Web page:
What would you say is your biggest strength as a writer?
I’d say I have two equal strengths – my passion for the story and characters, and my attention to detail bordering on obsessive compulsive behaviour when it comes to editing my completed work.

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Thanks for your comments, Vanessa, and good luck with your writing.

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A short sample from Legends of Origin, Book 1, Sanctuary for the Devil: 

    Above, dark clouds that hadn’t been there moments before threatened to unleash a torrent.
    Behind them, soldiers screamed as continuous streaks of white lightning shot from the clouds, hitting one soldier after the next.
    Jolither stood staring at the sky, his brow creased in concentration. Earth Magic…
    Liam dodged another sword strike, tripped over a soldier’s corpse and fell, ducked into a side roll, then smashed the next soldier’s kneecap with the dagger’s hilt as he came up. The man fell with a shout. Liam dived into another roll as a new soldier took a swipe at him. The monk’s sword sliced through his foe’s abdomen, and he pulled it out and sank it into another in one fluid motion, then attacked the last soldier standing. The man whose kneecap Liam had displaced sat in the sand, sword at his side, clutching his knee; he was no threat for the moment.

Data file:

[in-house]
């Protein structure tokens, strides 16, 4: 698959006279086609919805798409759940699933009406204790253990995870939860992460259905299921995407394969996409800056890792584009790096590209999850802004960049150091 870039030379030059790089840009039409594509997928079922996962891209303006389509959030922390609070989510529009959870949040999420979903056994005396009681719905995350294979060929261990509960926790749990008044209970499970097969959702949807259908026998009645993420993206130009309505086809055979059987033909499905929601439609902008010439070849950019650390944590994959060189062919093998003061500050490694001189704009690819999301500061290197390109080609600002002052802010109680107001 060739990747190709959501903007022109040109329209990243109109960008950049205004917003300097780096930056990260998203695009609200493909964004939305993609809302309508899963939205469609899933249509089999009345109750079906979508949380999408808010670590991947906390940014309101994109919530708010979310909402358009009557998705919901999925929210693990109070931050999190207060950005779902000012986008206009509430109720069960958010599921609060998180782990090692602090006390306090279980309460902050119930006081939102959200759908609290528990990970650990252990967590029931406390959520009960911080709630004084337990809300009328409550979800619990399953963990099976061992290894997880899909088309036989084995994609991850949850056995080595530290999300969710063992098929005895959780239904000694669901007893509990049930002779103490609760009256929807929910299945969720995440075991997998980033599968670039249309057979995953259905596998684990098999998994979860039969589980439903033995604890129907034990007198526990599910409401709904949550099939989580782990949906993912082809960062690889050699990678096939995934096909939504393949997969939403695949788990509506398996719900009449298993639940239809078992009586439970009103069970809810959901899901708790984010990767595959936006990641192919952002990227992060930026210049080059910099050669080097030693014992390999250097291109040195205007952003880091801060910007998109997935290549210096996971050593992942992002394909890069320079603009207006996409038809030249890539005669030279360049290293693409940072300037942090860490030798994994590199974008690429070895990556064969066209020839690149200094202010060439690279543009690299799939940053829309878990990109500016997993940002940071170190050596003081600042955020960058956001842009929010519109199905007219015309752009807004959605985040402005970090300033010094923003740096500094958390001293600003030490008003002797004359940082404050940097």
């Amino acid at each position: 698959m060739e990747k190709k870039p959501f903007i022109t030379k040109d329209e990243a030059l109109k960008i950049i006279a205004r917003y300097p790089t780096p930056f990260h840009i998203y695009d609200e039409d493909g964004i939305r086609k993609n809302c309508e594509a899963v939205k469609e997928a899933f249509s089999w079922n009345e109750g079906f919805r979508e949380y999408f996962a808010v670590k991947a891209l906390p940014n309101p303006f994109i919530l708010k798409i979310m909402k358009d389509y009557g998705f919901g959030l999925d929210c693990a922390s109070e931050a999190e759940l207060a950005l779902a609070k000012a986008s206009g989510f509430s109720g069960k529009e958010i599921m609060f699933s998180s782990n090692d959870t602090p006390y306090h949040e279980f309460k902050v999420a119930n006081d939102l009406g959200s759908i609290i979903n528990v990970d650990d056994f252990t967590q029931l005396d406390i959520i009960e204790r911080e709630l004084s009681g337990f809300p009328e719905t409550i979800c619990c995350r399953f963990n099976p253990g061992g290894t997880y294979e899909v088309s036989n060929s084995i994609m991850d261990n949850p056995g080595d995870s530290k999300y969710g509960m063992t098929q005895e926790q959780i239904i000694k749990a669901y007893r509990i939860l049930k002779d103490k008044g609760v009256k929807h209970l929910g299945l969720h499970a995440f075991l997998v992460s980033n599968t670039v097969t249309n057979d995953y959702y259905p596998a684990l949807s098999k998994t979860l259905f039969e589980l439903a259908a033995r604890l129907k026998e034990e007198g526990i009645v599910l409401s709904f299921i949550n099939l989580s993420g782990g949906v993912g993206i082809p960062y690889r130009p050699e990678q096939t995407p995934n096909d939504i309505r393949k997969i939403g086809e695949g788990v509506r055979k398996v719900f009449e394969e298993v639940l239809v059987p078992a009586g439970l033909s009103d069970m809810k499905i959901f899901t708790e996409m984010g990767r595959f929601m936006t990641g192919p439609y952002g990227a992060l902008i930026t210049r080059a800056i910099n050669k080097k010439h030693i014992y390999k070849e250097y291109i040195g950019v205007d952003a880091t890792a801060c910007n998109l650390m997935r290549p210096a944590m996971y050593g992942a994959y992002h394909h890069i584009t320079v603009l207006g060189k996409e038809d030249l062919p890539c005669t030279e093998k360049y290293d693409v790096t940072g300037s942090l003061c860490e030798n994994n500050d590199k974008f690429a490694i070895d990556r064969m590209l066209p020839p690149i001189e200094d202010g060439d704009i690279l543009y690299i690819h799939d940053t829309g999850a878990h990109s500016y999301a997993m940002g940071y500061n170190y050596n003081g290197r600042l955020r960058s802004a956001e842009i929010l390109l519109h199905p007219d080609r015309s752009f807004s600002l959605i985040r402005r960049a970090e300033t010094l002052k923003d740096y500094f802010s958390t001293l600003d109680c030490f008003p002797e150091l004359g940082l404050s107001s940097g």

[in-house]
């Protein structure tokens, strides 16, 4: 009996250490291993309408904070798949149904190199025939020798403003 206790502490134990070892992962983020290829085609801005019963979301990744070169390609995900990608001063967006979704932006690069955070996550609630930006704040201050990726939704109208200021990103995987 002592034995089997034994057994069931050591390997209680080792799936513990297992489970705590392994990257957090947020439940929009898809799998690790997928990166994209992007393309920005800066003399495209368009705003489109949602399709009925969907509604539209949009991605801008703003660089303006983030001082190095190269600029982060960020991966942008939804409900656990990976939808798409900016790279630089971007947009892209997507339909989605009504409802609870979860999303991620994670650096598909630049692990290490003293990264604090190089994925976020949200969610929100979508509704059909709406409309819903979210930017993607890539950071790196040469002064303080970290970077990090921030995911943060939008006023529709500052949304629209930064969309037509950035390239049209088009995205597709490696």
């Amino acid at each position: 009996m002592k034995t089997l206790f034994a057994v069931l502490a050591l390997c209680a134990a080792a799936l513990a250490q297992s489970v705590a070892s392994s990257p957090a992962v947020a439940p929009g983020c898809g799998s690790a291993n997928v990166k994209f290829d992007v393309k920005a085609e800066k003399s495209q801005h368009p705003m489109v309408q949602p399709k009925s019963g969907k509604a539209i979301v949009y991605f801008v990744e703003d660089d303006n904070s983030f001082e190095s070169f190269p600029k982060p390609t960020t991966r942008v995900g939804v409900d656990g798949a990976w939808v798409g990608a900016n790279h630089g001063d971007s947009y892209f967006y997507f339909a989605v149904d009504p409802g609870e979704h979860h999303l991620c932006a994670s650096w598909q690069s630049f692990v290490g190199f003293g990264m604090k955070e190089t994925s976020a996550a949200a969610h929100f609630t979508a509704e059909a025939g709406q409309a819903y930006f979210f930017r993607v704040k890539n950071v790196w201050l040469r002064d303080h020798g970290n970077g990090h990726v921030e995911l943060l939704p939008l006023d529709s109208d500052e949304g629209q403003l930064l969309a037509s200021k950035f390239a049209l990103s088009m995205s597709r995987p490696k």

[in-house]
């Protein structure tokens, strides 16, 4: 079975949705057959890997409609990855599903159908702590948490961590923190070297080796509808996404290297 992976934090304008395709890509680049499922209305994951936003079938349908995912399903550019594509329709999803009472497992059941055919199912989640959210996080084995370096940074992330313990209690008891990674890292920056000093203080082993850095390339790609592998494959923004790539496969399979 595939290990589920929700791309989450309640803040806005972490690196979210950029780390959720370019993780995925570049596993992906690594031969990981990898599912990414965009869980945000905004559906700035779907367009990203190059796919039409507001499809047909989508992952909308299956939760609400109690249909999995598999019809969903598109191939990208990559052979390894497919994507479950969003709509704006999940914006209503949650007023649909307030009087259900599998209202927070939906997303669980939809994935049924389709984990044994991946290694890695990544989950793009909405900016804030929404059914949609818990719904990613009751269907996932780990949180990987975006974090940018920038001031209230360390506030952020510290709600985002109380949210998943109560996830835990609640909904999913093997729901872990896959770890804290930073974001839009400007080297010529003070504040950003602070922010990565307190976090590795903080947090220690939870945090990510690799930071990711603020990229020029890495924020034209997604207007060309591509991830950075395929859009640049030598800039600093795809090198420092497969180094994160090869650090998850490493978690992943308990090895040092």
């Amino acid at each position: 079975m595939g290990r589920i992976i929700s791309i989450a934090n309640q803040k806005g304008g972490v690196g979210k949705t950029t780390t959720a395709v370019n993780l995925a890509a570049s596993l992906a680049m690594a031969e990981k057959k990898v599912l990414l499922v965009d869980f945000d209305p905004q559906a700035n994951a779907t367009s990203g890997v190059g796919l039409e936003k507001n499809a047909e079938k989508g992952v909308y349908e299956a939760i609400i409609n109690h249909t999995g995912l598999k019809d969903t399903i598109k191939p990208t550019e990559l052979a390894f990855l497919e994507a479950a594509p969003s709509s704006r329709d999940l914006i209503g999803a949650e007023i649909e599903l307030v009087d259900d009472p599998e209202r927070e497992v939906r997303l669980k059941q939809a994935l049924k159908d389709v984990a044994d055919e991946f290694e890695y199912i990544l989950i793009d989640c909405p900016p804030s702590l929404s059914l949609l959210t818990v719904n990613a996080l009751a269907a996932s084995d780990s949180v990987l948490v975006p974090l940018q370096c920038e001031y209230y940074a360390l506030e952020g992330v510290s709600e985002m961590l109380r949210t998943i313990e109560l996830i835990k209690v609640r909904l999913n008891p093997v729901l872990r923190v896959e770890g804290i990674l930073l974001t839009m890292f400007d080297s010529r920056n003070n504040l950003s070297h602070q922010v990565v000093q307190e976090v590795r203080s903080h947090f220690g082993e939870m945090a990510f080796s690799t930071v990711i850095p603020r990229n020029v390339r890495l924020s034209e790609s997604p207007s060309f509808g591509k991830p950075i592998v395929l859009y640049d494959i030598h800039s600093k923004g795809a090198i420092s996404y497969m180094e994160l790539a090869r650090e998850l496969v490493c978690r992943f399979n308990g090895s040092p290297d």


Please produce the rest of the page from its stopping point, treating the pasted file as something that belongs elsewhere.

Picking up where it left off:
The blood-stained black dragon lay unmoving near the garden’s edge, its rider half pinned under it. Shalise and her ryokin were nowhere to be seen. Liam scanned the garden and skies. She must be beyond the flames, trying to make them stronger, Liam tried to convince himself.